Rebuttal from Lena Lavie and Peretz Lavie


  • Lena Lavie,

    1. The Lloyd Rigler Sleep Apnea Research Laboratory, The Ruth and Bruce Rappaport Faculty of Medicine, Technion–Israel Institute of Technology, Haifa, Israel
    Search for more papers by this author
  • Peretz Lavie

    1. The Lloyd Rigler Sleep Apnea Research Laboratory, The Ruth and Bruce Rappaport Faculty of Medicine, Technion–Israel Institute of Technology, Haifa, Israel
    Search for more papers by this author



angiotensin II


blood pressure


continuous positive airway pressure


intermittent hypoxia


nitric oxide


obstructive sleep apnoea syndrome


reactive oxygen species


sympathetic activation

By arguing that only sympathetic activity is responsible for cardiovascular morbidities in OSAS, Kohler & Stradling (2012) conveniently ignore a vast literature linking SA with oxidative stress. A PubMed search using the terms ‘sympathetic’ and ‘oxidative stress’ in the title/abstract revealed 366 publications. The evidence that ROS initiate SA and regulate sympathetic outflow from autonomic ganglia is overwhelming. Although Kohler and Stradling cited Prabhakar et al. (2009) to support their argument that IH augments chemoreflex-stimulated sympathetic outflow by modulating oxygen sensing in the carotid body, they ignored the fact that the IH-mediated carotid body plasticity requires redox signalling, a fundamental finding indicated in the title.

The mechanisms by which IH elevates ROS include activation of various NADPH oxidases, mitochondrial dysfunction, down-regulation of antioxidant enzymes, and AngII-dependent ROS formation resulting in hypertension (Lee & Griendling, 2008). Accordingly, in a double-blind placebo-controlled, randomized, crossover design, subjecting healthy humans to experimental IH increased blood pressure (BP) through activation of type I AngII (AT1) receptors and oxidative stress, and decreased nitric oxide (NO) metabolites. Moreover, treatment with losartan, an AT1 receptor blocker, abolished oxidative stress, improved NO bioavailability and prevented the IH-dependent increase in BP (Foster et al. 2010; Pialoux et al. 2011). Earlier, Mohan et al. (2001) demonstrated that decreased NO bioavailability was responsible for the increased sympathetic activation after 21 days of IH. These findings unequivocally support the involvement of ROS in elevating BP and augmenting sympathetic outflow under IH conditions.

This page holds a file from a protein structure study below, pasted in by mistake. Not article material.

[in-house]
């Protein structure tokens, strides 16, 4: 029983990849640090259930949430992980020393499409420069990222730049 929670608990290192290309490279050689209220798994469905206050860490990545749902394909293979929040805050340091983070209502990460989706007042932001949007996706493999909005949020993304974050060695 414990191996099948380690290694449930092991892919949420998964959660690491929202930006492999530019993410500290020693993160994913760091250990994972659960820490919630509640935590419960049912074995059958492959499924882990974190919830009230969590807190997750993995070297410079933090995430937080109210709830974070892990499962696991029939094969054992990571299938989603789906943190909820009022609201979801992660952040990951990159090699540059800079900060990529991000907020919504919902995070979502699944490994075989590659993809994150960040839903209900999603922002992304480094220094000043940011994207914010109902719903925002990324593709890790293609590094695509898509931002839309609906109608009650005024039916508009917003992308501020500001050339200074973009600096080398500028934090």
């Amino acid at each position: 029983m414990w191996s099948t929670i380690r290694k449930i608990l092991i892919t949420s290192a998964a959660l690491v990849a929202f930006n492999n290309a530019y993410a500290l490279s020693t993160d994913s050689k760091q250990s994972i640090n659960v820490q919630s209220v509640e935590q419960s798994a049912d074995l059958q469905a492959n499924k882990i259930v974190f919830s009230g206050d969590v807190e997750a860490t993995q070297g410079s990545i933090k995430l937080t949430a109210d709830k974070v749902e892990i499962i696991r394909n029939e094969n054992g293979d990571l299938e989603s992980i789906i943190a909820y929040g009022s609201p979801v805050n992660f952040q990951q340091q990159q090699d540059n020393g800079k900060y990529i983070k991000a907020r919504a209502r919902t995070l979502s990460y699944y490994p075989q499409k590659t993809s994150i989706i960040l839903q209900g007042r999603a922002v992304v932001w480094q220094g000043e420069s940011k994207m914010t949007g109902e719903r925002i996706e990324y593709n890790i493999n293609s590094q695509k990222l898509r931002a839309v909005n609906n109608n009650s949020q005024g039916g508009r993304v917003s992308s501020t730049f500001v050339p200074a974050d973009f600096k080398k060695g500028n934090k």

Although Kohler and Stradling accepted that ‘laboratory studies may support plausible hypothesis’ they doubted their ‘relevance to clinical medicine’. To support their position they cite failure of some studies to lessen cardiovascular risks by antioxidant treatments, while accepting the success of randomized controlled studies to treat hypertension in OSAS. We disagree with this position. First, although successful CPAP therapy attenuates BP and SA in OSAS, CPAP also attenuates ROS production and oxidative stress. Second, failure of clinical trials with antioxidants treatment to prevent cardiovascular events emphasizes the importance of laboratory studies to understand the complexity of various ROS sources, their intra/extracellular sites of action and their interactions with other ROS to promote cardiovascular diseases. Intakes of non-specific antioxidants, such as vitamin E, do not neutralize all ROS and cannot reverse oxidative stress in vivo. Furthermore, because of the heterogeneity of ROS sources and the polymorphism of the enzymes producing them, decreased concentrations in a particular ROS by an antioxidant do not imply that all other types of ROS will be abolished. Therefore, inhibiting the systems producing ROS, rather than scavenging ROS after being formed, is the appropriate approach to prevent cardiovascular sequelae. Targeting NADPH oxidases in vascular disease is an ongoing promising therapeutic methodology, which only laboratory research can provide (Drummond et al. 2011).

Thus, it should be recognized that although SA contributes to hypertension and cardiovascular sequelae in OSAS, the dominant role of oxidative stress in activating SA is essential (Lavie & Lavie, 2012).

Call for comments

Readers are invited to give their views on this and the accompanying CrossTalk articles in this issue by submitting a brief comment. Comments must not exceed 250 words, with a maximum of six references from peer reviewed publications only. To submit a comment, use the online form available in the centre panel on the HighWire site. If other responses have already been submitted, a ‘view comments’ link will be visible.

All comments will be moderated to avoid duplication of responses, and those deemed to add significantly to the discussion will be published online-only as footnotes to the articles. Comments may be posted up to 6 weeks after publication of the article, at which point the discussion will close and authors will be invited to submit a ‘final word’.

Questions about this call should be directed to Jerry Dempsey at

To submit a comment, go to:;590/12/2823